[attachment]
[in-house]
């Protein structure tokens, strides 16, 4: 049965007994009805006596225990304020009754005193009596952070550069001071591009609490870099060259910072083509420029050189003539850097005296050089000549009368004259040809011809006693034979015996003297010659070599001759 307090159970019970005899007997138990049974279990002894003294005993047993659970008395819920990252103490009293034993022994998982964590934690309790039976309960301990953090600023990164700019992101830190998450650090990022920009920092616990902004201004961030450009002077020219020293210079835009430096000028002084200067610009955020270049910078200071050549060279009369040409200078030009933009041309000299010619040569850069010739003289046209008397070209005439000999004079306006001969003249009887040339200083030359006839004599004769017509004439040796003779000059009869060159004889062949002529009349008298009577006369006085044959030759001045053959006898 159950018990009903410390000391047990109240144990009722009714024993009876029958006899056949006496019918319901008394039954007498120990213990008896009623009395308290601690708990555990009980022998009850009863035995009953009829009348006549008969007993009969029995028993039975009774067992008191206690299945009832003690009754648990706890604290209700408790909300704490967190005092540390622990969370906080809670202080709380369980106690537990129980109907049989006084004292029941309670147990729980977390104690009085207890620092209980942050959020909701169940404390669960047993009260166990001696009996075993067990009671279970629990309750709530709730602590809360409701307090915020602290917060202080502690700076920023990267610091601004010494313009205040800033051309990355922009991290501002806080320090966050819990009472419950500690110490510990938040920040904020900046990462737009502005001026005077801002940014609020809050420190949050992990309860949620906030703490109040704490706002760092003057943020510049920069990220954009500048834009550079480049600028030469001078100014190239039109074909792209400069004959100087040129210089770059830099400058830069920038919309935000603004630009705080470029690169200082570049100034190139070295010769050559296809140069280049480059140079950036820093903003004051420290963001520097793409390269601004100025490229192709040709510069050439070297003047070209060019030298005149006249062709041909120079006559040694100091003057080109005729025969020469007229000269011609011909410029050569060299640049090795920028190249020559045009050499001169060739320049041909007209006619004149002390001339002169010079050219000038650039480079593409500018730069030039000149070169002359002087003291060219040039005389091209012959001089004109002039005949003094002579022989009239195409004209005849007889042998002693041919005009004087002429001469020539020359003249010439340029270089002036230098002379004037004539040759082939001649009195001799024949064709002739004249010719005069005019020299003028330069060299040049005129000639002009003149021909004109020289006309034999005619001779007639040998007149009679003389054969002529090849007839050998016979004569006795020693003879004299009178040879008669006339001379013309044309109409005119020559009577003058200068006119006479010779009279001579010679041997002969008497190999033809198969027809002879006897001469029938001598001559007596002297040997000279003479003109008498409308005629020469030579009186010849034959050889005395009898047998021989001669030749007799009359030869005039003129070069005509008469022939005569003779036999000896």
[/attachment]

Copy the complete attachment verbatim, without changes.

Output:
[in-house]
């Protein structure tokens, strides 16, 4: 049965007994009805006596225990304020009754005193009596952070550069001071591009609490870099060259910072083509420029050189003539850097005296050089000549009368004259040809011809006693034979015996003297010659070599001759 307090159970019970005899007997138990049974279990002894003294005993047993659970008395819920990252103490009293034993022994998982964590934690309790039976309960301990953090600023990164700019992101830190998450650090990022920009920092616990902004201004961030450009002077020219020293210079835009430096000028002084200067610009955020270049910078200071050549060279009369040409200078030009933009041309000299010619040569850069010739003289046209008397070209005439000999004079306006001969003249009887040339200083030359006839004599004769017509004439040796003779000059009869060159004889062949002529009349008298009577006369006085044959030759001045053959006898 159950018990009903410390000391047990109240144990009722009714024993009876029958006899056949006496019918319901008394039954007498120990213990008896009623009395308290601690708990555990009980022998009850009863035995009953009829009348006549008969007993009969029995028993039975009774067992008191206690299945009832003690009754648990706890604290209700408790909300704490967190005092540390622990969370906080809670202080709380369980106690537990129980109907049989006084004292029941309670147990729980977390104690009085207890620092209980942050959020909701169940404390669960047993009260166990001696009996075993067990009671279970629990309750709530709730602590809360409701307090915020602290917060202080502690700076920023990267610091601004010494313009205040800033051309990355922009991290501002806080320090966050819990009472419950500690110490510990938040920040904020900046990462737009502005001026005077801002940014609020809050420190949050992990309860949620906030703490109040704490706002760092003057943020510049920069990220954009500048834009550079480049600028030469001078100014190239039109074909792209400069004959100087040129210089770059830099400058830069920038919309935000603004630009705080470029690169200082570049100034190139070295010769050559296809140069280049480059140079950036820093903003004051420290963001520097793409390269601004100025490229192709040709510069050439070297003047070209060019030298005149006249062709041909120079006559040694100091003057080109005729025969020469007229000269011609011909410029050569060299640049090795920028190249020559045009050499001169060739320049041909007209006619004149002390001339002169010079050219000038650039480079593409500018730069030039000149070169002359002087003291060219040039005389091209012959001089004109002039005949003094002579022989009239195409004209005849007889042998002693041919005009004087002429001469020539020359003249010439340029270089002036230098002379004037004539040759082939001649009195001799024949064709002739004249010719005069005019020299003028330069060299040049005129000639002009003149021909004109020289006309034999005619001779007639040998007149009679003389054969002529090849007839050998016979004569006795020693003879004299009178040879008669006339001379013309044309109409005119020559009577003058200068006119006479010779009279001579010679041997002969008497190999033809198969027809002879006897001469029938001598001559007596002297040997000279003479003109008498409308005629020469030579009186010849034959050889005395009898047998021989001669030749007799009359030869005039003129070069005509008469022939005569003779036999000896």